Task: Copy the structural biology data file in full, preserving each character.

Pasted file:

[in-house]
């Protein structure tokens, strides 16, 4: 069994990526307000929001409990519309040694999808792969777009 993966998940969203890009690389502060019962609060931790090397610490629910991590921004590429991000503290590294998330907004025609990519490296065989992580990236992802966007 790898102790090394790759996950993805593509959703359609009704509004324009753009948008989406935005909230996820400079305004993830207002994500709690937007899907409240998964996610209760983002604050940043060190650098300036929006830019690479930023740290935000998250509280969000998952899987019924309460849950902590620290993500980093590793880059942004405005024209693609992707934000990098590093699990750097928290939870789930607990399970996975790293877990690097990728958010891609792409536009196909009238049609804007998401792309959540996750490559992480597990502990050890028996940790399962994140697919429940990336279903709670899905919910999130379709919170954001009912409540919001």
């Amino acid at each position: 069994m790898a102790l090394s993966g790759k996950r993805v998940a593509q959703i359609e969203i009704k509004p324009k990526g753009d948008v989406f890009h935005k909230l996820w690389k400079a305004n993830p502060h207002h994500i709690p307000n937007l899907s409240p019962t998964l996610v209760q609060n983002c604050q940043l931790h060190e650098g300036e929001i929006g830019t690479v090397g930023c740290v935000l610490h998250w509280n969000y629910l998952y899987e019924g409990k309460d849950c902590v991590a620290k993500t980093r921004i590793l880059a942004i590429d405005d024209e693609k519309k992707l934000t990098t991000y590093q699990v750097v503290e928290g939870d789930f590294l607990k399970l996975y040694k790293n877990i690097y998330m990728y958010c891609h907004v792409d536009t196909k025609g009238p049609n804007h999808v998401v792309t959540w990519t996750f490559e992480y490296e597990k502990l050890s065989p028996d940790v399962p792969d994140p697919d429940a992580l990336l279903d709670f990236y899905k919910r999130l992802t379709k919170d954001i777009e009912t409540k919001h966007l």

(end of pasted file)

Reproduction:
[in-house]
């Protein structure tokens, strides 16, 4: 069994990526307000929001409990519309040694999808792969777009 993966998940969203890009690389502060019962609060931790090397610490629910991590921004590429991000503290590294998330907004025609990519490296065989992580990236992802966007 790898102790090394790759996950993805593509959703359609009704509004324009753009948008989406935005909230996820400079305004993830207002994500709690937007899907409240998964996610209760983002604050940043060190650098300036929006830019690479930023740290935000998250509280969000998952899987019924309460849950902590620290993500980093590793880059942004405005024209693609992707934000990098590093699990750097928290939870789930607990399970996975790293877990690097990728958010891609792409536009196909009238049609804007998401792309959540996750490559992480597990502990050890028996940790399962994140697919429940990336279903709670899905919910999130379709919170954001009912409540919001």
């Amino acid at each position: 069994m790898a102790l090394s993966g790759k996950r993805v998940a593509q959703i359609e969203i009704k509004p324009k990526g753009d948008v989406f890009h935005k909230l996820w690389k400079a305004n993830p502060h207002h994500i709690p307000n937007l899907s409240p019962t998964l996610v209760q609060n983002c604050q940043l931790h060190e650098g300036e929001i929006g830019t690479v090397g930023c740290v935000l610490h998250w509280n969000y629910l998952y899987e019924g409990k309460d849950c902590v991590a620290k993500t980093r921004i590793l880059a942004i590429d405005d024209e693609k519309k992707l934000t990098t991000y590093q699990v750097v503290e928290g939870d789930f590294l607990k399970l996975y040694k790293n877990i690097y998330m990728y958010c891609h907004v792409d536009t196909k025609g009238p049609n804007h999808v998401v792309t959540w990519t996750f490559e992480y490296e597990k502990l050890s065989p028996d940790v399962p792969d994140p697919d429940a992580l990336l279903d709670f990236y899905k919910r999130l992802t379709k919170d954001i777009e009912t409540k919001h966007l």